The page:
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When Qlik Sense meets FIFA World Cup Russia 2018

Hello everyone and welcome to QlikFreak! In the last few weeks, we’ve seen a lot of interesting things happening in the Qlik ecosystem. Personally, I’ve been playing a lot with the latest Qlik Sense release (yeah, the one with “the beast”) and I must admit it’s really cool. I specially liked the fact that you can change the grid size whenever you like and the new “Publish” option in the hub (sometimes, those small details make your life much better!). There are a couple of new courses available in the QCC, the data literacy initiatives are getting better and Qlik acquired Podium Data, which certainly will bring a new perspective to the company.

In addition to these events, I’m sure you’ve been extremely busy with other critical issues like scheduling fake meetings so you can watch the world cup in the meeting room with the huge screen. (Yes, I know you had a PowerPoint presentation in your screen, but you were watching all the games in your tablet, Maurice. You should be ashamed!)

Honestly, this was one of the best world cups I’ve seen (especially if you compare it to the last one!). We had great games, some unexpected results, a couple of heartwarming moments and of course, dozens of high quality memes. Actually, now that the dust has settled a little bit and everyone is getting back to their standard routine, why don’t you take some time to relax and analyze what happened during the tournament with a Qlik app? Get ready, because today Qlik Sense will meet the FIFA World Cup Russia 2018!

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Widgets 101

Qlik Sense is all about empowerment and extensibility. Whether you are a business user designing a new dashboard just by dragging and dropping objects in your browser or an experienced developer coding extensions, mashups and custom connectors, this platform always gives you the chance to challenge yourself and create something completely new.

In today’s post we’ll explore widgets, one of the easiest ways to build your own visualizations in Qlik Sense. In my opinion, this is a great first step if you’re a newbie or you’re transitioning from QlikView because, unlike JavaScript extensions, widgets are more accessible to people without programming experience and allow you to create useful things early in the learning process.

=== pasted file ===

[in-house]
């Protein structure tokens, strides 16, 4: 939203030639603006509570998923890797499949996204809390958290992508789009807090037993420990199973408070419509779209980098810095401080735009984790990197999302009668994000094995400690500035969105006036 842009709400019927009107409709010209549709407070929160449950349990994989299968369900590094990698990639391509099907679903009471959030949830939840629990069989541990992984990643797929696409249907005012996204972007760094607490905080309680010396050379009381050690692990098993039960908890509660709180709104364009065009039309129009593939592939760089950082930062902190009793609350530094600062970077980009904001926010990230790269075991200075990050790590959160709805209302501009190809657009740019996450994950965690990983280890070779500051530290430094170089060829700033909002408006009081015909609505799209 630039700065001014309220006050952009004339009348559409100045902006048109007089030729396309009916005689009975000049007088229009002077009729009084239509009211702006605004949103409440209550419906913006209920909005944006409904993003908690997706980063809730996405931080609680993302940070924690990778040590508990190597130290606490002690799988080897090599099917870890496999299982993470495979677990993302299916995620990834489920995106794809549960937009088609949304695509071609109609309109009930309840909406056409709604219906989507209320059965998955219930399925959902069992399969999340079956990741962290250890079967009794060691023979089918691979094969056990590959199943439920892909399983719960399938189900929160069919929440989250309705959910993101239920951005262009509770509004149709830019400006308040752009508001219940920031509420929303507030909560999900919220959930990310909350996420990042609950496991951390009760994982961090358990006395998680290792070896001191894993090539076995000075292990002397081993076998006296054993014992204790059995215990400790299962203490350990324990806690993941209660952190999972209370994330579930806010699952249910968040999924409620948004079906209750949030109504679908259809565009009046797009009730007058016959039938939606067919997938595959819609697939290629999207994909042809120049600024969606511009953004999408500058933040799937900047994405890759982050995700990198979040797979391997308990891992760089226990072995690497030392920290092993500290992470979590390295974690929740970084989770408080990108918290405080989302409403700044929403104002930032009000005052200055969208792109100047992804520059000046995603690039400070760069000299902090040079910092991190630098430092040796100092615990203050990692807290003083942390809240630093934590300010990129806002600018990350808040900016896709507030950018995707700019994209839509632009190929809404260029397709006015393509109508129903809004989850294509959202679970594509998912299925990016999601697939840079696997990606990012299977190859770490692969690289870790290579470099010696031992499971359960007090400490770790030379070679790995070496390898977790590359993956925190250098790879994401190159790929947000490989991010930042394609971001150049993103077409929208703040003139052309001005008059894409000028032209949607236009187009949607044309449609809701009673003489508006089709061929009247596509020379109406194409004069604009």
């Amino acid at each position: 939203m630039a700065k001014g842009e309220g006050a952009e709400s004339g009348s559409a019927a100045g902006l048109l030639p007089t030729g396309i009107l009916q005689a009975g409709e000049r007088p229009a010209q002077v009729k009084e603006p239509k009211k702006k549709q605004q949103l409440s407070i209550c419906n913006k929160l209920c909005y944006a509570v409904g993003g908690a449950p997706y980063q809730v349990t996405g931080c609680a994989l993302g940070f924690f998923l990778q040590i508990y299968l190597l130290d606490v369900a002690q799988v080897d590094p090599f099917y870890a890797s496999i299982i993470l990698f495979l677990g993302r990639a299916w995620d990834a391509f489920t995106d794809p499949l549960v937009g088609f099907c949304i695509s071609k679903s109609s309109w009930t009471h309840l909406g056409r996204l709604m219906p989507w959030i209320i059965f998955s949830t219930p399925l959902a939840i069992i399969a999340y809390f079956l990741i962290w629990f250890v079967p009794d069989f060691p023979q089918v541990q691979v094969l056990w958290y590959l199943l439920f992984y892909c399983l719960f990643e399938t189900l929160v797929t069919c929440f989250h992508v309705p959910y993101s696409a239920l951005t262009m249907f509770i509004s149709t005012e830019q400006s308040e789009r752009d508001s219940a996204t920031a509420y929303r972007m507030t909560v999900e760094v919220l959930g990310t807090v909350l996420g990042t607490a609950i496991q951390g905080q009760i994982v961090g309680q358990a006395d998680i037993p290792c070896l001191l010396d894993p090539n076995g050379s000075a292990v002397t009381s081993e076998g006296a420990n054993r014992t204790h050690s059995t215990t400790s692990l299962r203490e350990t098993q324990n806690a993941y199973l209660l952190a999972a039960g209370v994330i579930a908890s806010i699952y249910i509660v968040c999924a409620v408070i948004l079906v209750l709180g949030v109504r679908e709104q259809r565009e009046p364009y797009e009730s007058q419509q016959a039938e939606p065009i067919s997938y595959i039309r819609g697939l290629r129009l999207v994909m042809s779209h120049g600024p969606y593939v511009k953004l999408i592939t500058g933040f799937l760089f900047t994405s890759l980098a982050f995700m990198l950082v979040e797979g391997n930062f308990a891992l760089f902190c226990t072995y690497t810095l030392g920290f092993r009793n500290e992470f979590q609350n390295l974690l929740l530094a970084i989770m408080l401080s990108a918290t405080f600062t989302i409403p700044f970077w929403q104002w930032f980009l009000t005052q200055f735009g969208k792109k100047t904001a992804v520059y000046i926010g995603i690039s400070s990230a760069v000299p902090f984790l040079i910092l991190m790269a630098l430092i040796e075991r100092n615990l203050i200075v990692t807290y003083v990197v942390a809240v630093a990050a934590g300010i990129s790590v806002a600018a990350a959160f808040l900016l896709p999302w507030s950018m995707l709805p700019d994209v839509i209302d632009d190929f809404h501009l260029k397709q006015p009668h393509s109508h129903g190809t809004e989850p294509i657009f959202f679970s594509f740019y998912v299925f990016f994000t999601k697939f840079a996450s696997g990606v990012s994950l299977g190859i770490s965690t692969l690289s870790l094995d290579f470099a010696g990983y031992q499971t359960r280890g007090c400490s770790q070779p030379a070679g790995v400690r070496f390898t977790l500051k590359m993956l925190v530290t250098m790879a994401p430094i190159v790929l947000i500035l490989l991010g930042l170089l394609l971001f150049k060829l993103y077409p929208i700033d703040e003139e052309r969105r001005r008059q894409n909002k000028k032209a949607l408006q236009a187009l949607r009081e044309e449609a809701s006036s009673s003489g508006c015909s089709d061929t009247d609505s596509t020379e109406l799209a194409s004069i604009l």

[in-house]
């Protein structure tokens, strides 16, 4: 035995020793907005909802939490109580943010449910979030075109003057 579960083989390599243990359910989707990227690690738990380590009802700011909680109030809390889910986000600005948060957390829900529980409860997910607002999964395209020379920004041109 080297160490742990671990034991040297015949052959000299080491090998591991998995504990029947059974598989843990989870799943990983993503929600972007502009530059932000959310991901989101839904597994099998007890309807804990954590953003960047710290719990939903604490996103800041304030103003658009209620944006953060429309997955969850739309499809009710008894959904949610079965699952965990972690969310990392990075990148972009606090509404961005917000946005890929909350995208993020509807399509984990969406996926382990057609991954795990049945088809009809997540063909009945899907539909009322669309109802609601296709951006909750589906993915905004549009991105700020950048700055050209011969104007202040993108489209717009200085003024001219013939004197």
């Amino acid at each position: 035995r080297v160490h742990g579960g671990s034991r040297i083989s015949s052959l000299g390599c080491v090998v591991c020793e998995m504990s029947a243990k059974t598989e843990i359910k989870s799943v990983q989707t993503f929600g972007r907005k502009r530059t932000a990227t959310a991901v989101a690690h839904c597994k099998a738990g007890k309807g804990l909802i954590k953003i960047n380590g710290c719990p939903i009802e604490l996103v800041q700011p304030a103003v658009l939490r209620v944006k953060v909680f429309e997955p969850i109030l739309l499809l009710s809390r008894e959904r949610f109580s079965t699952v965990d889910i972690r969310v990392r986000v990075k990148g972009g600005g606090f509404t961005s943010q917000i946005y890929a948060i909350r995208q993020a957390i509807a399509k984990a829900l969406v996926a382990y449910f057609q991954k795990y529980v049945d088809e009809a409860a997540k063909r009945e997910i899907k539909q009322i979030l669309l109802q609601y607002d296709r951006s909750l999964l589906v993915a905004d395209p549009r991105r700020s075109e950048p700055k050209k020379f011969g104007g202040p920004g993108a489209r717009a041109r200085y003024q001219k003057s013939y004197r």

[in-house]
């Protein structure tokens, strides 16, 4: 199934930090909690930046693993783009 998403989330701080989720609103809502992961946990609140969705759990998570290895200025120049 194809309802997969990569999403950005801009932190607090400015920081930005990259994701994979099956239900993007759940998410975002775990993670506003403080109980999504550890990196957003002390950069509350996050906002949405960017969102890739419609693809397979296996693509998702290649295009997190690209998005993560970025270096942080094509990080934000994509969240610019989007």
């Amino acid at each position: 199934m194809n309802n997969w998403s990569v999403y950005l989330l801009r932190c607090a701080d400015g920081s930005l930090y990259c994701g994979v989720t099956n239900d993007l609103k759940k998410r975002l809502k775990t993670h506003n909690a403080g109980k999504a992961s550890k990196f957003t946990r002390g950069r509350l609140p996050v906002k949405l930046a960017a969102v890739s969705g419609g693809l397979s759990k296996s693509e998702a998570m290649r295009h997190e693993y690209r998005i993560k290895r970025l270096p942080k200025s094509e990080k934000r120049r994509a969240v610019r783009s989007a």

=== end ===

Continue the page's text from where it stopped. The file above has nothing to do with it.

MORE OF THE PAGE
As usual, this post will include random tips and some finished goodies so you can dissect and modify them as needed! 😉 (Spoiler alert: Today we’ll be working with KPIs!)

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About Widgets

Simply put, widgets are visualization objects that you can build using HTML and CSS. Once deployed, they can be created and configured just as any other chart in Qlik Sense.

While extensions are relatively simple to develop, they pose a big challenge for non-technical people like me because they involve some knowledge about JavaScript and other dark arts such as RequireJS and D3. These skills are not super-difficult to acquire, but they demand a fair amount of time and effort before you can create something decent.

If you want to know more about extensions, follow Karl Pover’s journey to become a Qlik Sense Developer and this amazing video colletion from Speros Kokenes. 

In contrast, widgets rely on earthly technologies, namely HTML and CSS. Luckily for us, these two are much simpler to learn and have a lot of cool things to offer to our dashboards. Don’t worry, even if you have never heard of them, you’ll be able to create not-so-awful-and-almost-cool visualizations right after the first tutorial. Continue reading